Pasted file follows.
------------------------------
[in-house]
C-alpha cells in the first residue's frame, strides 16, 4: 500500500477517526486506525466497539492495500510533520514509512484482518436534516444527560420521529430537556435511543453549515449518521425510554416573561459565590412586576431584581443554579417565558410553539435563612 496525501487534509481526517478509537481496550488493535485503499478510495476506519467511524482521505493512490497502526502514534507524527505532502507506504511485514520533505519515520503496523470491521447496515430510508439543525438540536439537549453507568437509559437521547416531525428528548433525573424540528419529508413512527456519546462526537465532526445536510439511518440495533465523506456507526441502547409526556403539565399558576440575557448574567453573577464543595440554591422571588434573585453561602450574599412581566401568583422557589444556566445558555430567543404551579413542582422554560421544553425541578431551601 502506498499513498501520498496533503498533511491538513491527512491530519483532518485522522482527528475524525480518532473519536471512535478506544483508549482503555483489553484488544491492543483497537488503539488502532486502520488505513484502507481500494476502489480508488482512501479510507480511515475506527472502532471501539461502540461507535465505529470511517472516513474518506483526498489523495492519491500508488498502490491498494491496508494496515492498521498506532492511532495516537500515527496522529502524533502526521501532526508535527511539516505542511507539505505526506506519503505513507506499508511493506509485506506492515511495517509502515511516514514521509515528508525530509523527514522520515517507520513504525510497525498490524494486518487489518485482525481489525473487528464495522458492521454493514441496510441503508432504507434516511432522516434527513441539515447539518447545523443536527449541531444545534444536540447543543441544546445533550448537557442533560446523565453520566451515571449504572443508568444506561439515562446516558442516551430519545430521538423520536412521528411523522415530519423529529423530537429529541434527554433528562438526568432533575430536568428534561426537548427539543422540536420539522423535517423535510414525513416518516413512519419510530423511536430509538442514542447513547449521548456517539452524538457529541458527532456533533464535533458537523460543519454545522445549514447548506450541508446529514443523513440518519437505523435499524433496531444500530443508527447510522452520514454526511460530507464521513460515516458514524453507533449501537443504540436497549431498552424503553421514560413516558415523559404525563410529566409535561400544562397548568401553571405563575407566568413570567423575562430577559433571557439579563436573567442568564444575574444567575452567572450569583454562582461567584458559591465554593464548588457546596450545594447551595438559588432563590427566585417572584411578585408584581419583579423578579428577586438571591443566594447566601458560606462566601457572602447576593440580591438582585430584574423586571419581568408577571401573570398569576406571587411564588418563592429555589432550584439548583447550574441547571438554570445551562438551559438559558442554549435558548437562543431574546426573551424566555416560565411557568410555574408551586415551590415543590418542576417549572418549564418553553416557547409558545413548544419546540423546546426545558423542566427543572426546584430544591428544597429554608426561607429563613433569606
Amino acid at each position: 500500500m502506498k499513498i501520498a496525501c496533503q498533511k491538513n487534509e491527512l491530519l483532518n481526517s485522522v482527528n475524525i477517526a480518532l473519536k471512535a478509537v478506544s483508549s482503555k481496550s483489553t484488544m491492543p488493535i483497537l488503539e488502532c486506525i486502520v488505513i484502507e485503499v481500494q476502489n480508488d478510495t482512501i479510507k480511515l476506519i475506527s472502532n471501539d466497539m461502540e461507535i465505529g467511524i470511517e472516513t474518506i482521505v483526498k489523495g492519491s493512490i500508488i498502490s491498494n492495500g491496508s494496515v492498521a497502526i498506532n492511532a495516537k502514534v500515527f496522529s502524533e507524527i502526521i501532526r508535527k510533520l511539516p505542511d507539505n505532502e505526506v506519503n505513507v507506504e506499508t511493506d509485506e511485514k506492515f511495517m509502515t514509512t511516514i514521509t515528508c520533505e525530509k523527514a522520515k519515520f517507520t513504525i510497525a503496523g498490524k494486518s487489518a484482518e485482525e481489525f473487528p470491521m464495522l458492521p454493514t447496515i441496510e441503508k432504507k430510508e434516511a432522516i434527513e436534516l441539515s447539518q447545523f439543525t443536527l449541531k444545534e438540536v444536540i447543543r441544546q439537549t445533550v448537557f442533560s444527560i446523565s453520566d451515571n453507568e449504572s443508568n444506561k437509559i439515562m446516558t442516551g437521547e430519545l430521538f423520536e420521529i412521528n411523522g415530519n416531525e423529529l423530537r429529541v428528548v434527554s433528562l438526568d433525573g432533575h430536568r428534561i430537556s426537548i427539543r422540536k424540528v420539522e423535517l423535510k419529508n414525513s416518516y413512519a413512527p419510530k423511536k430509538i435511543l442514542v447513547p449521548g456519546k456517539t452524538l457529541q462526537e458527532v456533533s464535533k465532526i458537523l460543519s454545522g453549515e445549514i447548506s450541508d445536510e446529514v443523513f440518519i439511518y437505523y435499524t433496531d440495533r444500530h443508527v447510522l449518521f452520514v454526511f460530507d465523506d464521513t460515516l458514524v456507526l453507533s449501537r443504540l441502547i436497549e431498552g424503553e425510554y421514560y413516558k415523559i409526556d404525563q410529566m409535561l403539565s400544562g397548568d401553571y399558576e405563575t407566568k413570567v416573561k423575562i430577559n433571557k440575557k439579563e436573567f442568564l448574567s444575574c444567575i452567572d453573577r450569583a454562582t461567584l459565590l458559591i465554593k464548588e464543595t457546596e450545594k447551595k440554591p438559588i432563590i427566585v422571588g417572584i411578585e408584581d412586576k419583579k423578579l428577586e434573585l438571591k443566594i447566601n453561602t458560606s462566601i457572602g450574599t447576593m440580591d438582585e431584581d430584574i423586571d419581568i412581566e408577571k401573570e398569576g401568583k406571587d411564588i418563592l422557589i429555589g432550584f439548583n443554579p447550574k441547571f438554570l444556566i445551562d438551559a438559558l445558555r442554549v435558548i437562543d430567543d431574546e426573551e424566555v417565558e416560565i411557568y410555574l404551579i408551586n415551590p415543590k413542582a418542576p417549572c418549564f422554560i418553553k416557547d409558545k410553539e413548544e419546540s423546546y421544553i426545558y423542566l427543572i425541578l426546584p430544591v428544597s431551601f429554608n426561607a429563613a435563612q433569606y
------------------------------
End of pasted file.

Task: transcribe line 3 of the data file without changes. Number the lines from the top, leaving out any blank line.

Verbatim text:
Amino acid at each position: 500500500m502506498k499513498i501520498a496525501c496533503q498533511k491538513n487534509e491527512l491530519l483532518n481526517s485522522v482527528n475524525i477517526a480518532l473519536k471512535a478509537v478506544s483508549s482503555k481496550s483489553t484488544m491492543p488493535i483497537l488503539e488502532c486506525i486502520v488505513i484502507e485503499v481500494q476502489n480508488d478510495t482512501i479510507k480511515l476506519i475506527s472502532n471501539d466497539m461502540e461507535i465505529g467511524i470511517e472516513t474518506i482521505v483526498k489523495g492519491s493512490i500508488i498502490s491498494n492495500g491496508s494496515v492498521a497502526i498506532n492511532a495516537k502514534v500515527f496522529s502524533e507524527i502526521i501532526r508535527k510533520l511539516p505542511d507539505n505532502e505526506v506519503n505513507v507506504e506499508t511493506d509485506e511485514k506492515f511495517m509502515t514509512t511516514i514521509t515528508c520533505e525530509k523527514a522520515k519515520f517507520t513504525i510497525a503496523g498490524k494486518s487489518a484482518e485482525e481489525f473487528p470491521m464495522l458492521p454493514t447496515i441496510e441503508k432504507k430510508e434516511a432522516i434527513e436534516l441539515s447539518q447545523f439543525t443536527l449541531k444545534e438540536v444536540i447543543r441544546q439537549t445533550v448537557f442533560s444527560i446523565s453520566d451515571n453507568e449504572s443508568n444506561k437509559i439515562m446516558t442516551g437521547e430519545l430521538f423520536e420521529i412521528n411523522g415530519n416531525e423529529l423530537r429529541v428528548v434527554s433528562l438526568d433525573g432533575h430536568r428534561i430537556s426537548i427539543r422540536k424540528v420539522e423535517l423535510k419529508n414525513s416518516y413512519a413512527p419510530k423511536k430509538i435511543l442514542v447513547p449521548g456519546k456517539t452524538l457529541q462526537e458527532v456533533s464535533k465532526i458537523l460543519s454545522g453549515e445549514i447548506s450541508d445536510e446529514v443523513f440518519i439511518y437505523y435499524t433496531d440495533r444500530h443508527v447510522l449518521f452520514v454526511f460530507d465523506d464521513t460515516l458514524v456507526l453507533s449501537r443504540l441502547i436497549e431498552g424503553e425510554y421514560y413516558k415523559i409526556d404525563q410529566m409535561l403539565s400544562g397548568d401553571y399558576e405563575t407566568k413570567v416573561k423575562i430577559n433571557k440575557k439579563e436573567f442568564l448574567s444575574c444567575i452567572d453573577r450569583a454562582t461567584l459565590l458559591i465554593k464548588e464543595t457546596e450545594k447551595k440554591p438559588i432563590i427566585v422571588g417572584i411578585e408584581d412586576k419583579k423578579l428577586e434573585l438571591k443566594i447566601n453561602t458560606s462566601i457572602g450574599t447576593m440580591d438582585e431584581d430584574i423586571d419581568i412581566e408577571k401573570e398569576g401568583k406571587d411564588i418563592l422557589i429555589g432550584f439548583n443554579p447550574k441547571f438554570l444556566i445551562d438551559a438559558l445558555r442554549v435558548i437562543d430567543d431574546e426573551e424566555v417565558e416560565i411557568y410555574l404551579i408551586n415551590p415543590k413542582a418542576p417549572c418549564f422554560i418553553k416557547d409558545k410553539e413548544e419546540s423546546y421544553i426545558y423542566l427543572i425541578l426546584p430544591v428544597s431551601f429554608n426561607a429563613a435563612q433569606y